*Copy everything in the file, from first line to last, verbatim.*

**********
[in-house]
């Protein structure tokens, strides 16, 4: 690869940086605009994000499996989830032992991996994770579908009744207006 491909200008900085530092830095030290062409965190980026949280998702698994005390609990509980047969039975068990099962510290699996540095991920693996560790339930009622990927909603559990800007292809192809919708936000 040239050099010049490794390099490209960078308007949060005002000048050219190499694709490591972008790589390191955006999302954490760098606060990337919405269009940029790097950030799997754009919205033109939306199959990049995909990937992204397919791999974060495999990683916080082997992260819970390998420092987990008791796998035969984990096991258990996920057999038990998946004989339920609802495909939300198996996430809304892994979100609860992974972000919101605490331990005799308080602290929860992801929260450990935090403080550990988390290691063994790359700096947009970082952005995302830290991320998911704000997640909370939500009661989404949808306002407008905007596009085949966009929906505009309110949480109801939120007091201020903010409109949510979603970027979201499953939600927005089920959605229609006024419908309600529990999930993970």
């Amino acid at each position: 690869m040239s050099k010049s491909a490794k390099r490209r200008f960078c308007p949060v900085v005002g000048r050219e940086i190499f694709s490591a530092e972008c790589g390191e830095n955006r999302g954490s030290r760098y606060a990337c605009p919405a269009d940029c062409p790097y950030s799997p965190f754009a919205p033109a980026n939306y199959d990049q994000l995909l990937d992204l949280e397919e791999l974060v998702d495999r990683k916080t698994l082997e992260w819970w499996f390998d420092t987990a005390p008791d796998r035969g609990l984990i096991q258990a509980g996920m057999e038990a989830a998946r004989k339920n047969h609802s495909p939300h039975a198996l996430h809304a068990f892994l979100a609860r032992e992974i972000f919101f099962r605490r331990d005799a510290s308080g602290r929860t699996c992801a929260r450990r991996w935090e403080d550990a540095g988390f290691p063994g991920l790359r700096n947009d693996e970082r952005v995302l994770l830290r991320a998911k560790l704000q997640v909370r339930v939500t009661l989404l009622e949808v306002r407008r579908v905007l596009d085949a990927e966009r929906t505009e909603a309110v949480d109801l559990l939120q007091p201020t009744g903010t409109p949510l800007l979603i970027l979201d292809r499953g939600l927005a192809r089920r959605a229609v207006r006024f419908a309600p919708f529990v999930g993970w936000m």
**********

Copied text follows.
[in-house]
């Protein structure tokens, strides 16, 4: 690869940086605009994000499996989830032992991996994770579908009744207006 491909200008900085530092830095030290062409965190980026949280998702698994005390609990509980047969039975068990099962510290699996540095991920693996560790339930009622990927909603559990800007292809192809919708936000 040239050099010049490794390099490209960078308007949060005002000048050219190499694709490591972008790589390191955006999302954490760098606060990337919405269009940029790097950030799997754009919205033109939306199959990049995909990937992204397919791999974060495999990683916080082997992260819970390998420092987990008791796998035969984990096991258990996920057999038990998946004989339920609802495909939300198996996430809304892994979100609860992974972000919101605490331990005799308080602290929860992801929260450990935090403080550990988390290691063994790359700096947009970082952005995302830290991320998911704000997640909370939500009661989404949808306002407008905007596009085949966009929906505009309110949480109801939120007091201020903010409109949510979603970027979201499953939600927005089920959605229609006024419908309600529990999930993970």
């Amino acid at each position: 690869m040239s050099k010049s491909a490794k390099r490209r200008f960078c308007p949060v900085v005002g000048r050219e940086i190499f694709s490591a530092e972008c790589g390191e830095n955006r999302g954490s030290r760098y606060a990337c605009p919405a269009d940029c062409p790097y950030s799997p965190f754009a919205p033109a980026n939306y199959d990049q994000l995909l990937d992204l949280e397919e791999l974060v998702d495999r990683k916080t698994l082997e992260w819970w499996f390998d420092t987990a005390p008791d796998r035969g609990l984990i096991q258990a509980g996920m057999e038990a989830a998946r004989k339920n047969h609802s495909p939300h039975a198996l996430h809304a068990f892994l979100a609860r032992e992974i972000f919101f099962r605490r331990d005799a510290s308080g602290r929860t699996c992801a929260r450990r991996w935090e403080d550990a540095g988390f290691p063994g991920l790359r700096n947009d693996e970082r952005v995302l994770l830290r991320a998911k560790l704000q997640v909370r339930v939500t009661l989404l009622e949808v306002r407008r579908v905007l596009d085949a990927e966009r929906t505009e909603a309110v949480d109801l559990l939120q007091p201020t009744g903010t409109p949510l800007l979603i970027l979201d292809r499953g939600l927005a192809r089920r959605a229609v207006r006024f419908a309600p919708f529990v999930g993970w936000m």